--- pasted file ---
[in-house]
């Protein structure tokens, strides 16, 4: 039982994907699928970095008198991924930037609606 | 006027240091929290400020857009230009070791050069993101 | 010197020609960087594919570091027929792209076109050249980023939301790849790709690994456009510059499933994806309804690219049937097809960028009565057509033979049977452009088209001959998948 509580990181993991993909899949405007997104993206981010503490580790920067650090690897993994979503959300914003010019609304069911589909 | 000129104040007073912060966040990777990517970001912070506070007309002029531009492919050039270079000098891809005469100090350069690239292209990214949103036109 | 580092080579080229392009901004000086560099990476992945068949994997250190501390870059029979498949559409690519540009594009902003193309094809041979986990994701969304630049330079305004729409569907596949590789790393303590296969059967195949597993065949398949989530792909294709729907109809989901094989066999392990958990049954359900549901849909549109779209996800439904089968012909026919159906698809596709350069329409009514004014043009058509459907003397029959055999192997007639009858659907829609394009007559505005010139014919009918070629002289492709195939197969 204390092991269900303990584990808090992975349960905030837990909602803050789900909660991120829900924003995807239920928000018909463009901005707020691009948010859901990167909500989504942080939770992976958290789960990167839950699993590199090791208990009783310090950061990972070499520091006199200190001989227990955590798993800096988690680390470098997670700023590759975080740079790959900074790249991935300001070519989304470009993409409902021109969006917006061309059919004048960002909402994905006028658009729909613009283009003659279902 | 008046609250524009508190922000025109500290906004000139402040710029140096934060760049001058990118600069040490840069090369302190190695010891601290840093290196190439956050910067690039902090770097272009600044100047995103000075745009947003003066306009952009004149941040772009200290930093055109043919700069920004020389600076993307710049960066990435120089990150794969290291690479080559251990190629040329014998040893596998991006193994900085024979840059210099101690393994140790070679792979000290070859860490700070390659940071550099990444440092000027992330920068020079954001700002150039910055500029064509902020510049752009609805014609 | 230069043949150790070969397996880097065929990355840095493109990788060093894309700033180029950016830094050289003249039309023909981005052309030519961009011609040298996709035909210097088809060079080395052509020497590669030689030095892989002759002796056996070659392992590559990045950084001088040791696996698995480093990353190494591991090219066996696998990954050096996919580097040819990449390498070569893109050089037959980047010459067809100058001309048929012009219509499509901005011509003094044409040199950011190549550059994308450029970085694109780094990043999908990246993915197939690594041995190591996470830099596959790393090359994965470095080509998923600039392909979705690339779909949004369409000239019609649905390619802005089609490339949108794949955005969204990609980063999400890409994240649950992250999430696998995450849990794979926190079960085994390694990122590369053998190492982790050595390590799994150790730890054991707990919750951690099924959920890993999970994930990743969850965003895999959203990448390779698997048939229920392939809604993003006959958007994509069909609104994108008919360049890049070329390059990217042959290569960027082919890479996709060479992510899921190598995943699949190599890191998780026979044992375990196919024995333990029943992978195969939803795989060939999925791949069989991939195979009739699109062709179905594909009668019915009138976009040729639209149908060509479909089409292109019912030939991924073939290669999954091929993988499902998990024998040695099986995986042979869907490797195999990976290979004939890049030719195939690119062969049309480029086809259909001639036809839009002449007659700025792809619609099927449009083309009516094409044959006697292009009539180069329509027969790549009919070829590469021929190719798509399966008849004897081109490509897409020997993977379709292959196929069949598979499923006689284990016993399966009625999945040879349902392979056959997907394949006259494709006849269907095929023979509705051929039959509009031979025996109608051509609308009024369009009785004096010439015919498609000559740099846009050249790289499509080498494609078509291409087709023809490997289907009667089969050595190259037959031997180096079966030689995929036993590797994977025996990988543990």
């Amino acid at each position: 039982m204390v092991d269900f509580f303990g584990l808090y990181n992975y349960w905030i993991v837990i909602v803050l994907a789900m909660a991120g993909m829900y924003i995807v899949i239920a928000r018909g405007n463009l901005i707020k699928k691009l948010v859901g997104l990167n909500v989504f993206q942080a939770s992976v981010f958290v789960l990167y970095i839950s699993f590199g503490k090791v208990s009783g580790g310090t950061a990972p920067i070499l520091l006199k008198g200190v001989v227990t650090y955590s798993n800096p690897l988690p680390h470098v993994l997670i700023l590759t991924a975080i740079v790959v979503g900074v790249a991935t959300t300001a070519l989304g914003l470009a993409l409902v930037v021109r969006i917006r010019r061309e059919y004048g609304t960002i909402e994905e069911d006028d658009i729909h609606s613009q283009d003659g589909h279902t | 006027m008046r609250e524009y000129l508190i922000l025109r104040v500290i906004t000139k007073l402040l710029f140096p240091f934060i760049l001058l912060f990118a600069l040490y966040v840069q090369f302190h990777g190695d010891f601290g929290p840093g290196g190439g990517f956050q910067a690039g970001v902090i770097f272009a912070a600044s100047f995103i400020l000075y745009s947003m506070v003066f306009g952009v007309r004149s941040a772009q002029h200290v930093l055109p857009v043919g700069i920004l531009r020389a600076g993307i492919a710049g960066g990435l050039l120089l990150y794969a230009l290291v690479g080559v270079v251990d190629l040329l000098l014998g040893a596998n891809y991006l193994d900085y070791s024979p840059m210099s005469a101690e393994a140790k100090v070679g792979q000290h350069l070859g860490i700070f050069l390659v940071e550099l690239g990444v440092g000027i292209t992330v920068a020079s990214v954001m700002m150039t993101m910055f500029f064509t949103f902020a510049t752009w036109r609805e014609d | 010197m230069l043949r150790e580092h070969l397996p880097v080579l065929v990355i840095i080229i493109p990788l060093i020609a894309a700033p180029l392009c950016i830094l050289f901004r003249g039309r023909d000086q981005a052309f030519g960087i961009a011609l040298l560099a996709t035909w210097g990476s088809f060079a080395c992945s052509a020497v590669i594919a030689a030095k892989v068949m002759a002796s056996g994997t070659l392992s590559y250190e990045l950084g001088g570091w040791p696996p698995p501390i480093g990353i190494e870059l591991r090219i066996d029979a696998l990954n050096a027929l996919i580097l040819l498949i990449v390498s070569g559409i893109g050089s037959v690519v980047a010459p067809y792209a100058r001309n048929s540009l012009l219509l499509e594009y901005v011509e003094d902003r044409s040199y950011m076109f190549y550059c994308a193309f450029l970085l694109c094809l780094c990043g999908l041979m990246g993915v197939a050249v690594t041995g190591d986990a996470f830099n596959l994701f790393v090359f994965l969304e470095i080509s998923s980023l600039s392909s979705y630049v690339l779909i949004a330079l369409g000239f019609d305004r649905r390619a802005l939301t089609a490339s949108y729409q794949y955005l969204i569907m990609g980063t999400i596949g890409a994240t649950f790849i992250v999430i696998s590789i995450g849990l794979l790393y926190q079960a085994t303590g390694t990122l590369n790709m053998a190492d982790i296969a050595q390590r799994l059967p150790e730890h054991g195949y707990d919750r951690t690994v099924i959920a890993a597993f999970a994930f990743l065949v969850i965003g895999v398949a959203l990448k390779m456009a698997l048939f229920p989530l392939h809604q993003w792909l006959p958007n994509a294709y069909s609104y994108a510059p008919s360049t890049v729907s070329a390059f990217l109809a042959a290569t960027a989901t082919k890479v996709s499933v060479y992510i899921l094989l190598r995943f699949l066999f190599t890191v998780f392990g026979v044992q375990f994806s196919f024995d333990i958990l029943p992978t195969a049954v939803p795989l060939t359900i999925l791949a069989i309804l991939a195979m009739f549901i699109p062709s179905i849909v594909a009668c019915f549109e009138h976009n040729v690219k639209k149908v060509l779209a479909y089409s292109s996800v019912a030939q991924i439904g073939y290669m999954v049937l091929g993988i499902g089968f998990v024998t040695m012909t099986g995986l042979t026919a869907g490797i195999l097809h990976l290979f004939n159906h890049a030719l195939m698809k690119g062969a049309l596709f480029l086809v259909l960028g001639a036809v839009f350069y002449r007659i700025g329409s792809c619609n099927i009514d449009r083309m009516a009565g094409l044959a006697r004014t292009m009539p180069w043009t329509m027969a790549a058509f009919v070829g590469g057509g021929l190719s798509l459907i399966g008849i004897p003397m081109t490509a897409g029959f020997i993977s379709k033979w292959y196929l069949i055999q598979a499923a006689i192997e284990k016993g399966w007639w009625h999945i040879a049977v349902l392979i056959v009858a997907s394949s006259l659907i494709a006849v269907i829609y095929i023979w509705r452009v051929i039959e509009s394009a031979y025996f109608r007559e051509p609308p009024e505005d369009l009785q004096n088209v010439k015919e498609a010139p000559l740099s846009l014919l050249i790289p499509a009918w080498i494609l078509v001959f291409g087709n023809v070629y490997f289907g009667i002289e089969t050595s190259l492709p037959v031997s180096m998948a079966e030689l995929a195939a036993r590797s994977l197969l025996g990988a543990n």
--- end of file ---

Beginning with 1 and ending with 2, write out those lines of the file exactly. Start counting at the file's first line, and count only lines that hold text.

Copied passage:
[in-house]
């Protein structure tokens, strides 16, 4: 039982994907699928970095008198991924930037609606 | 006027240091929290400020857009230009070791050069993101 | 010197020609960087594919570091027929792209076109050249980023939301790849790709690994456009510059499933994806309804690219049937097809960028009565057509033979049977452009088209001959998948 509580990181993991993909899949405007997104993206981010503490580790920067650090690897993994979503959300914003010019609304069911589909 | 000129104040007073912060966040990777990517970001912070506070007309002029531009492919050039270079000098891809005469100090350069690239292209990214949103036109 | 580092080579080229392009901004000086560099990476992945068949994997250190501390870059029979498949559409690519540009594009902003193309094809041979986990994701969304630049330079305004729409569907596949590789790393303590296969059967195949597993065949398949989530792909294709729907109809989901094989066999392990958990049954359900549901849909549109779209996800439904089968012909026919159906698809596709350069329409009514004014043009058509459907003397029959055999192997007639009858659907829609394009007559505005010139014919009918070629002289492709195939197969 204390092991269900303990584990808090992975349960905030837990909602803050789900909660991120829900924003995807239920928000018909463009901005707020691009948010859901990167909500989504942080939770992976958290789960990167839950699993590199090791208990009783310090950061990972070499520091006199200190001989227990955590798993800096988690680390470098997670700023590759975080740079790959900074790249991935300001070519989304470009993409409902021109969006917006061309059919004048960002909402994905006028658009729909613009283009003659279902 | 008046609250524009508190922000025109500290906004000139402040710029140096934060760049001058990118600069040490840069090369302190190695010891601290840093290196190439956050910067690039902090770097272009600044100047995103000075745009947003003066306009952009004149941040772009200290930093055109043919700069920004020389600076993307710049960066990435120089990150794969290291690479080559251990190629040329014998040893596998991006193994900085024979840059210099101690393994140790070679792979000290070859860490700070390659940071550099990444440092000027992330920068020079954001700002150039910055500029064509902020510049752009609805014609 | 230069043949150790070969397996880097065929990355840095493109990788060093894309700033180029950016830094050289003249039309023909981005052309030519961009011609040298996709035909210097088809060079080395052509020497590669030689030095892989002759002796056996070659392992590559990045950084001088040791696996698995480093990353190494591991090219066996696998990954050096996919580097040819990449390498070569893109050089037959980047010459067809100058001309048929012009219509499509901005011509003094044409040199950011190549550059994308450029970085694109780094990043999908990246993915197939690594041995190591996470830099596959790393090359994965470095080509998923600039392909979705690339779909949004369409000239019609649905390619802005089609490339949108794949955005969204990609980063999400890409994240649950992250999430696998995450849990794979926190079960085994390694990122590369053998190492982790050595390590799994150790730890054991707990919750951690099924959920890993999970994930990743969850965003895999959203990448390779698997048939229920392939809604993003006959958007994509069909609104994108008919360049890049070329390059990217042959290569960027082919890479996709060479992510899921190598995943699949190599890191998780026979044992375990196919024995333990029943992978195969939803795989060939999925791949069989991939195979009739699109062709179905594909009668019915009138976009040729639209149908060509479909089409292109019912030939991924073939290669999954091929993988499902998990024998040695099986995986042979869907490797195999990976290979004939890049030719195939690119062969049309480029086809259909001639036809839009002449007659700025792809619609099927449009083309009516094409044959006697292009009539180069329509027969790549009919070829590469021929190719798509399966008849004897081109490509897409020997993977379709292959196929069949598979499923006689284990016993399966009625999945040879349902392979056959997907394949006259494709006849269907095929023979509705051929039959509009031979025996109608051509609308009024369009009785004096010439015919498609000559740099846009050249790289499509080498494609078509291409087709023809490997289907009667089969050595190259037959031997180096079966030689995929036993590797994977025996990988543990």